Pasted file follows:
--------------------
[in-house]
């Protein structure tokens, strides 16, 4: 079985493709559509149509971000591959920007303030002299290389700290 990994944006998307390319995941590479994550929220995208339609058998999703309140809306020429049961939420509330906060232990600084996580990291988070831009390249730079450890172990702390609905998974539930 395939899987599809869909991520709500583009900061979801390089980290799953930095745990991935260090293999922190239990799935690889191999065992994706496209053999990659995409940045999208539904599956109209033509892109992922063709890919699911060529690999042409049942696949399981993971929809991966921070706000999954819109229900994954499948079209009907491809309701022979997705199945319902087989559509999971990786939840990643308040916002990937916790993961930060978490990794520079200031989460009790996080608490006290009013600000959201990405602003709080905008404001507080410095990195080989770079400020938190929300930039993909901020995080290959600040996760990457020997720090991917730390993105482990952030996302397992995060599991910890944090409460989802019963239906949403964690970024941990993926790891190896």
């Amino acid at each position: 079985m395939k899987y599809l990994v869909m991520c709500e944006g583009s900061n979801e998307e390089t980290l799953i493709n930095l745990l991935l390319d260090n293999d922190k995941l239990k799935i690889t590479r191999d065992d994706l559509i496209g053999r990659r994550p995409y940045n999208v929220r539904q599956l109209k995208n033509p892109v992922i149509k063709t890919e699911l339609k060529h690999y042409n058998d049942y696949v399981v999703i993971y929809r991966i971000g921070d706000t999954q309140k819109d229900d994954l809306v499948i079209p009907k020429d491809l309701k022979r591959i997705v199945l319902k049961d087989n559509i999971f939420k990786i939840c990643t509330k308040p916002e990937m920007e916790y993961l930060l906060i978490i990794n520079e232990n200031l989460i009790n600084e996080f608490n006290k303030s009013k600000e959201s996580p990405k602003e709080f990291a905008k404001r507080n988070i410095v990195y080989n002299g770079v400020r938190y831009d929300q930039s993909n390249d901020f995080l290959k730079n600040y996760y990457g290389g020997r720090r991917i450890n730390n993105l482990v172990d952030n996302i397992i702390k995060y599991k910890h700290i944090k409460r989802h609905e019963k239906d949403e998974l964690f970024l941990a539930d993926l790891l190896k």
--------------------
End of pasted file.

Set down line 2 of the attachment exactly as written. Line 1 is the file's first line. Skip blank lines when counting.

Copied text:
């Protein structure tokens, strides 16, 4: 079985493709559509149509971000591959920007303030002299290389700290 990994944006998307390319995941590479994550929220995208339609058998999703309140809306020429049961939420509330906060232990600084996580990291988070831009390249730079450890172990702390609905998974539930 395939899987599809869909991520709500583009900061979801390089980290799953930095745990991935260090293999922190239990799935690889191999065992994706496209053999990659995409940045999208539904599956109209033509892109992922063709890919699911060529690999042409049942696949399981993971929809991966921070706000999954819109229900994954499948079209009907491809309701022979997705199945319902087989559509999971990786939840990643308040916002990937916790993961930060978490990794520079200031989460009790996080608490006290009013600000959201990405602003709080905008404001507080410095990195080989770079400020938190929300930039993909901020995080290959600040996760990457020997720090991917730390993105482990952030996302397992995060599991910890944090409460989802019963239906949403964690970024941990993926790891190896």